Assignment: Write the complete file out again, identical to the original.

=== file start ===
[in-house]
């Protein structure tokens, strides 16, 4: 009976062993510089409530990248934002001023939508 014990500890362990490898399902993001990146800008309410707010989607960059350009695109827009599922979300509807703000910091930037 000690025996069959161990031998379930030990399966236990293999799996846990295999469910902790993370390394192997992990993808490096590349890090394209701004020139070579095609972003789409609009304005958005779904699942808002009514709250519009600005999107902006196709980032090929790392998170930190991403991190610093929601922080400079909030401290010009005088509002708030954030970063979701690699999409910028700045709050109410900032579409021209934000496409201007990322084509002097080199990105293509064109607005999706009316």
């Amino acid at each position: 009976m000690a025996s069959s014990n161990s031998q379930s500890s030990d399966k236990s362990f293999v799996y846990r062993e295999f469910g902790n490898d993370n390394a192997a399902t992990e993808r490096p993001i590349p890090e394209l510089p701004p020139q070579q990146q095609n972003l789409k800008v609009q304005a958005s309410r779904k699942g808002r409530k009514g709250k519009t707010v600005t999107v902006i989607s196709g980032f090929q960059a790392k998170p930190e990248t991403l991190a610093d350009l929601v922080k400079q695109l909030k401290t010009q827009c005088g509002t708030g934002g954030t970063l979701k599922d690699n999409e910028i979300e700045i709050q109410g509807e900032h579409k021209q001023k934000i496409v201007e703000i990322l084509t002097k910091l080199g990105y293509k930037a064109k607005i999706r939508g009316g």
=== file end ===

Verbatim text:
[in-house]
């Protein structure tokens, strides 16, 4: 009976062993510089409530990248934002001023939508 014990500890362990490898399902993001990146800008309410707010989607960059350009695109827009599922979300509807703000910091930037 000690025996069959161990031998379930030990399966236990293999799996846990295999469910902790993370390394192997992990993808490096590349890090394209701004020139070579095609972003789409609009304005958005779904699942808002009514709250519009600005999107902006196709980032090929790392998170930190991403991190610093929601922080400079909030401290010009005088509002708030954030970063979701690699999409910028700045709050109410900032579409021209934000496409201007990322084509002097080199990105293509064109607005999706009316």
């Amino acid at each position: 009976m000690a025996s069959s014990n161990s031998q379930s500890s030990d399966k236990s362990f293999v799996y846990r062993e295999f469910g902790n490898d993370n390394a192997a399902t992990e993808r490096p993001i590349p890090e394209l510089p701004p020139q070579q990146q095609n972003l789409k800008v609009q304005a958005s309410r779904k699942g808002r409530k009514g709250k519009t707010v600005t999107v902006i989607s196709g980032f090929q960059a790392k998170p930190e990248t991403l991190a610093d350009l929601v922080k400079q695109l909030k401290t010009q827009c005088g509002t708030g934002g954030t970063l979701k599922d690699n999409e910028i979300e700045i709050q109410g509807e900032h579409k021209q001023k934000i496409v201007e703000i990322l084509t002097k910091l080199g990105y293509k930037a064109k607005i999706r939508g009316g």